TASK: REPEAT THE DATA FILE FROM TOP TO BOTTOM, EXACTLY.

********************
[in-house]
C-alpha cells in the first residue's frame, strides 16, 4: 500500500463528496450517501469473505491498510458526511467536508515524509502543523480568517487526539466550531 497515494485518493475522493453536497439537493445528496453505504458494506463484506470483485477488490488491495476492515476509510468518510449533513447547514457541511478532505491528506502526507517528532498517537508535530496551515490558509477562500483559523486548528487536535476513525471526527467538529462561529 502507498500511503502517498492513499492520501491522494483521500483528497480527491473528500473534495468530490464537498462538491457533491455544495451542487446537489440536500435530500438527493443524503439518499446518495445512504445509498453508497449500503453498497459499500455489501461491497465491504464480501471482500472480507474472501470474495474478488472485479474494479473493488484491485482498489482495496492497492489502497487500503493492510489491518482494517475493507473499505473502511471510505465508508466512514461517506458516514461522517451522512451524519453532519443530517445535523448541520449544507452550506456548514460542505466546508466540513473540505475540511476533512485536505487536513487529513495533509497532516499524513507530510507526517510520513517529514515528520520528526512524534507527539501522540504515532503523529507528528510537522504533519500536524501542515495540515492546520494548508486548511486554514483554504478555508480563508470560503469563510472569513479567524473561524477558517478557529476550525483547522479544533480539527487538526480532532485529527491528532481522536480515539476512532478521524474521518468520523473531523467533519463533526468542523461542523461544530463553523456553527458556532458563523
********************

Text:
[in-house]
C-alpha cells in the first residue's frame, strides 16, 4: 500500500463528496450517501469473505491498510458526511467536508515524509502543523480568517487526539466550531 497515494485518493475522493453536497439537493445528496453505504458494506463484506470483485477488490488491495476492515476509510468518510449533513447547514457541511478532505491528506502526507517528532498517537508535530496551515490558509477562500483559523486548528487536535476513525471526527467538529462561529 502507498500511503502517498492513499492520501491522494483521500483528497480527491473528500473534495468530490464537498462538491457533491455544495451542487446537489440536500435530500438527493443524503439518499446518495445512504445509498453508497449500503453498497459499500455489501461491497465491504464480501471482500472480507474472501470474495474478488472485479474494479473493488484491485482498489482495496492497492489502497487500503493492510489491518482494517475493507473499505473502511471510505465508508466512514461517506458516514461522517451522512451524519453532519443530517445535523448541520449544507452550506456548514460542505466546508466540513473540505475540511476533512485536505487536513487529513495533509497532516499524513507530510507526517510520513517529514515528520520528526512524534507527539501522540504515532503523529507528528510537522504533519500536524501542515495540515492546520494548508486548511486554514483554504478555508480563508470560503469563510472569513479567524473561524477558517478557529476550525483547522479544533480539527487538526480532532485529527491528532481522536480515539476512532478521524474521518468520523473531523467533519463533526468542523461542523461544530463553523456553527458556532458563523